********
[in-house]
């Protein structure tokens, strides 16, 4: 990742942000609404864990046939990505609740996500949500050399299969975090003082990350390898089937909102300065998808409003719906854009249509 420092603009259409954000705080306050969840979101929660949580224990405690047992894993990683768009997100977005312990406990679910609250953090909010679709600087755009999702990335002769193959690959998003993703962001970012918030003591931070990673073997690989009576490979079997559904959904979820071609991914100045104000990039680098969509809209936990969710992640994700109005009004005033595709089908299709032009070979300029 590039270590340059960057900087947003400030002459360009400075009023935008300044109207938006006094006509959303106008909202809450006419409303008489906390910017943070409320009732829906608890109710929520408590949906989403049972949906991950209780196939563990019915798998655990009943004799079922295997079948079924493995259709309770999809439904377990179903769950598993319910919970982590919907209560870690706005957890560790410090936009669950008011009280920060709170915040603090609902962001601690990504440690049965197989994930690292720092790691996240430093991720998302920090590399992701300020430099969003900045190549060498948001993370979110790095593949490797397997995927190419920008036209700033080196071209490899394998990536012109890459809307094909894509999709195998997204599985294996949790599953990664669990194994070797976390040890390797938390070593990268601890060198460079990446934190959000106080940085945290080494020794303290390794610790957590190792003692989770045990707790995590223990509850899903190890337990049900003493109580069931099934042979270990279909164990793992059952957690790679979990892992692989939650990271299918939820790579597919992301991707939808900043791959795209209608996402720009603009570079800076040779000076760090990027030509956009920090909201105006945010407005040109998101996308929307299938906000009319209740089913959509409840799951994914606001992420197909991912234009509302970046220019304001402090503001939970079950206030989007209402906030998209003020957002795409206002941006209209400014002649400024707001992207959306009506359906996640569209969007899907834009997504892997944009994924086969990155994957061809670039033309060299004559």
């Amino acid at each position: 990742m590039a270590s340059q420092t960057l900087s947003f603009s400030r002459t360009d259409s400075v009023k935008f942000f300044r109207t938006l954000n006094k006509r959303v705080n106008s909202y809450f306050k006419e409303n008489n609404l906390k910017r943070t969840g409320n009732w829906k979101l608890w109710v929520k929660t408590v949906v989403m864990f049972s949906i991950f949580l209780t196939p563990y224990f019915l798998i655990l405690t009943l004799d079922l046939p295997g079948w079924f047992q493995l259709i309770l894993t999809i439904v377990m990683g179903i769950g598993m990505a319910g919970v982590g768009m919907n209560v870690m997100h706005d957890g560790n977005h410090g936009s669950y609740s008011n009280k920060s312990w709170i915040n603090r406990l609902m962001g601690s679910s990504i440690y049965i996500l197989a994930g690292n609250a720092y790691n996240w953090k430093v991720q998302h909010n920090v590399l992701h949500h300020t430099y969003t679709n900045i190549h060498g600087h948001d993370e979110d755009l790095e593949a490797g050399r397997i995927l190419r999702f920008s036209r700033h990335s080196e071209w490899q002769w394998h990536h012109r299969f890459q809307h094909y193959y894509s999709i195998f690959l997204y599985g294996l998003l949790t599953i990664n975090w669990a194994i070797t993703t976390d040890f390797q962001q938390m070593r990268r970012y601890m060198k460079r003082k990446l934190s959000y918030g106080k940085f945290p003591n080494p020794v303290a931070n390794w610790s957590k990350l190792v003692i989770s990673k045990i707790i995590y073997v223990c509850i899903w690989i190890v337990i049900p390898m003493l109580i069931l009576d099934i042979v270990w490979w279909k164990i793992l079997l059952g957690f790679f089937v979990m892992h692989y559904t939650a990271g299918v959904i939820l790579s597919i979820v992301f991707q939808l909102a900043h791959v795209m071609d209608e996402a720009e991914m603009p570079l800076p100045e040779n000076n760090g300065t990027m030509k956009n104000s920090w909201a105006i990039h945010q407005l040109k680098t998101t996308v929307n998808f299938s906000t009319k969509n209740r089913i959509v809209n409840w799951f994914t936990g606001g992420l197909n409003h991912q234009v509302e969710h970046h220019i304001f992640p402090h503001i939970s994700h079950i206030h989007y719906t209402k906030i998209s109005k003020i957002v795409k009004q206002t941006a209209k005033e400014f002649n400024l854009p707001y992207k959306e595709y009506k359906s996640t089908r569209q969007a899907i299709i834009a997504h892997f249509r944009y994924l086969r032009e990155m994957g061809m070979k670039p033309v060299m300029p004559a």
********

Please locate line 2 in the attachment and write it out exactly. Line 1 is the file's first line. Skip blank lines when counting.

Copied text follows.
């Protein structure tokens, strides 16, 4: 990742942000609404864990046939990505609740996500949500050399299969975090003082990350390898089937909102300065998808409003719906854009249509 420092603009259409954000705080306050969840979101929660949580224990405690047992894993990683768009997100977005312990406990679910609250953090909010679709600087755009999702990335002769193959690959998003993703962001970012918030003591931070990673073997690989009576490979079997559904959904979820071609991914100045104000990039680098969509809209936990969710992640994700109005009004005033595709089908299709032009070979300029 590039270590340059960057900087947003400030002459360009400075009023935008300044109207938006006094006509959303106008909202809450006419409303008489906390910017943070409320009732829906608890109710929520408590949906989403049972949906991950209780196939563990019915798998655990009943004799079922295997079948079924493995259709309770999809439904377990179903769950598993319910919970982590919907209560870690706005957890560790410090936009669950008011009280920060709170915040603090609902962001601690990504440690049965197989994930690292720092790691996240430093991720998302920090590399992701300020430099969003900045190549060498948001993370979110790095593949490797397997995927190419920008036209700033080196071209490899394998990536012109890459809307094909894509999709195998997204599985294996949790599953990664669990194994070797976390040890390797938390070593990268601890060198460079990446934190959000106080940085945290080494020794303290390794610790957590190792003692989770045990707790995590223990509850899903190890337990049900003493109580069931099934042979270990279909164990793992059952957690790679979990892992692989939650990271299918939820790579597919992301991707939808900043791959795209209608996402720009603009570079800076040779000076760090990027030509956009920090909201105006945010407005040109998101996308929307299938906000009319209740089913959509409840799951994914606001992420197909991912234009509302970046220019304001402090503001939970079950206030989007209402906030998209003020957002795409206002941006209209400014002649400024707001992207959306009506359906996640569209969007899907834009997504892997944009994924086969990155994957061809670039033309060299004559």